Introducing Simon Taylor

With the World Butchers’ Challenge just over six months away, the British Beefeaters are sharpening their cleavers and getting ready to make an impact in Belfast next March. 

But who will be flying the Union Jack and taking on the 11 other teams from across the globe?

Meat Trades Journal had a catch-up with one of the new additions to the team this year, Simon Taylor of Surrey Hills Butchers in Oxshott, who is hoping his unique flair will help Team GB lift the trophy for the first time.

What inspired you to become a butcher?

The long and short of it, money. I was a young 13-year-old when I saw my local butcher’s shop was looking for a wash-up boy. I was thrown into a world I knew nothing about and I loved it from day one.

How long have you been butchering for?

Since I was 13, so 22 years.

Where was your first butchery job?

My local butcher’s shop in West End, Woking, Surrey.

Who is your butcher butchery idol?

Marco Pierre White has always been my idol. Not many people know he worked in a butcher’s – when I met him, he told me it was the hardest job he had ever done. Some people see his confidence as arrogance, I see a man passionate and knowledgeable about food – a powerful combination.  

Have you got a butchery protégé?

I am very lucky to have two fantastic young butchers, Oliver Goss and Alfie Clarke. Both have breezed through Meat Ipswich and are now applying for Level 3. In my mind, both show a lot of the skills needed to do great things in the future.

Beef, lamb, pork or chicken?

Tough question. I honestly enjoy working across all species. Today I will single out pork because of its versatility; it can be cut into primals in seconds, can be made into an array of value-added products and, of course, can always be made into sausages – the ultimate utility cut.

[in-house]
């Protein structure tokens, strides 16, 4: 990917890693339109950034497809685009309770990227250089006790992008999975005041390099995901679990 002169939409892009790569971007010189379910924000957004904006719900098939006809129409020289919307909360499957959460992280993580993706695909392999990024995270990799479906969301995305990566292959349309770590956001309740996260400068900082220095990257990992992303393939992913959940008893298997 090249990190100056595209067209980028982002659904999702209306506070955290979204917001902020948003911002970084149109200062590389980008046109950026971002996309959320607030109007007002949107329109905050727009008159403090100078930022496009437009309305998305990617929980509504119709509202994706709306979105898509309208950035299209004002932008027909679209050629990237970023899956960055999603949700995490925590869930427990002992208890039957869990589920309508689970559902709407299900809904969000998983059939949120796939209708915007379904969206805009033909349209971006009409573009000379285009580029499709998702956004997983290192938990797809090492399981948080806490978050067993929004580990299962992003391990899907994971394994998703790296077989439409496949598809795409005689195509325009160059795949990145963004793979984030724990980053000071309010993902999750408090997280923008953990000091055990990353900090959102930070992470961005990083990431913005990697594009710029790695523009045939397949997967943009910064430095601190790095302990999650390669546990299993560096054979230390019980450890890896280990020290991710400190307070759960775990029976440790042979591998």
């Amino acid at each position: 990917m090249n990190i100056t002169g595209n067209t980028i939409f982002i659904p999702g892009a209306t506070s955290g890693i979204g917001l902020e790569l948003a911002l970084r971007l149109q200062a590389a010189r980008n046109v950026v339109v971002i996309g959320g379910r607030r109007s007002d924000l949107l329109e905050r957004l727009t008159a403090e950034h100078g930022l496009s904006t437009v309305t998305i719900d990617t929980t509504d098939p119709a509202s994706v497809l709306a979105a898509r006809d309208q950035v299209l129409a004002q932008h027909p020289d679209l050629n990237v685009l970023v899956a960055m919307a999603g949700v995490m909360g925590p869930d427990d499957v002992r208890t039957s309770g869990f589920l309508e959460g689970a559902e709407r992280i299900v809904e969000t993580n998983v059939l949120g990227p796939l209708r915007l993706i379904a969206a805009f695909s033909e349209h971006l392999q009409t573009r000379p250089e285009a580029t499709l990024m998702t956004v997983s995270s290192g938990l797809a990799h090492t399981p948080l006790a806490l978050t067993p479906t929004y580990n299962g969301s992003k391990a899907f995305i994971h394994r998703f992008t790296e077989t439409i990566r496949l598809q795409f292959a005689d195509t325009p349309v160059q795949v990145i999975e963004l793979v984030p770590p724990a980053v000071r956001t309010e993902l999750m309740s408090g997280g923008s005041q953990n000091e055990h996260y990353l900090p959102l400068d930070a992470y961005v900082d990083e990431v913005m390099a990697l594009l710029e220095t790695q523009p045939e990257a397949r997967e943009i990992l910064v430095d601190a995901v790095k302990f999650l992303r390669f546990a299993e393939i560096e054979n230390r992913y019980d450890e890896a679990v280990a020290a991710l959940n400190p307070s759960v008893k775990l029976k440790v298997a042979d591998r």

What is your dream goal to achieve in the butchery industry?

I would love to be a main player in the butchery revolution we are seeing right now or find a way on to TV to promote our trade. If I can’t be the face, I would love to support someone in these dreams. I believe we are every bit as equipped as a TV chef to educate and inspire the public.

What unique quality are you going to bring to the World Butchers’ Challenge?

I like to think I’ll bring a little flair to the games; I have a certain style, which is more than just knife on block.

What has been the highlight of your career so far?

I have to say I am in the highlight of my career right now, To be honest I only fully found out about the World Butchers’ Challenge after the heats for the 2016 competition and, ever since, have been waiting for my chance. I am thrilled that our trade has already elevated to a point where we can compete on a global scale.   

What is your favourite added-value product to make?

I love making stir-fries; the big chef knife comes out and gets some speed on it, slicing.

If you weren’t a butcher, what would you be?

Got to go with chef here. Throughout my life there has always been something linking me with good food.

What is the most unusual meat you’ve eaten?

From crocodile to zebra – you name it, I’ve eaten it. Perhaps the cuts I’m more proud of trying are things like tripe and brawn.

What advice would you give to young people wanting to get into the industry?

Couldn’t advise it more. This is the time to get into our industry and, to do so, just ask. Google local shops and go and show yourself, prove your worth. The way our trade is going, we are constantly looking for new recruits. And if you can’t get into a butcher’s then try some cheffing work, as this will aid you greatly in the modern-day shop.

Who is going to be your biggest competition in the World Butchers’ Challenge?

I think you have to give it to France; they are the reigning champions and won for a reason. I won’t deny that Australia and New Zealand look strong, but make no mistake, we are not going to this competition to just make up the numbers.  

What is the best thing about being a butcher?

For me, working with food and people. I still believe in the power of food and the community feel it can have – be it a roast dinner or BBQ, getting together with people over good food can mend many things.



Taylor’s journey can be followed on Instagram: @simonthebutch, Twitter: @simonthebutch and Facebook: Surrey Hills Butchers.  

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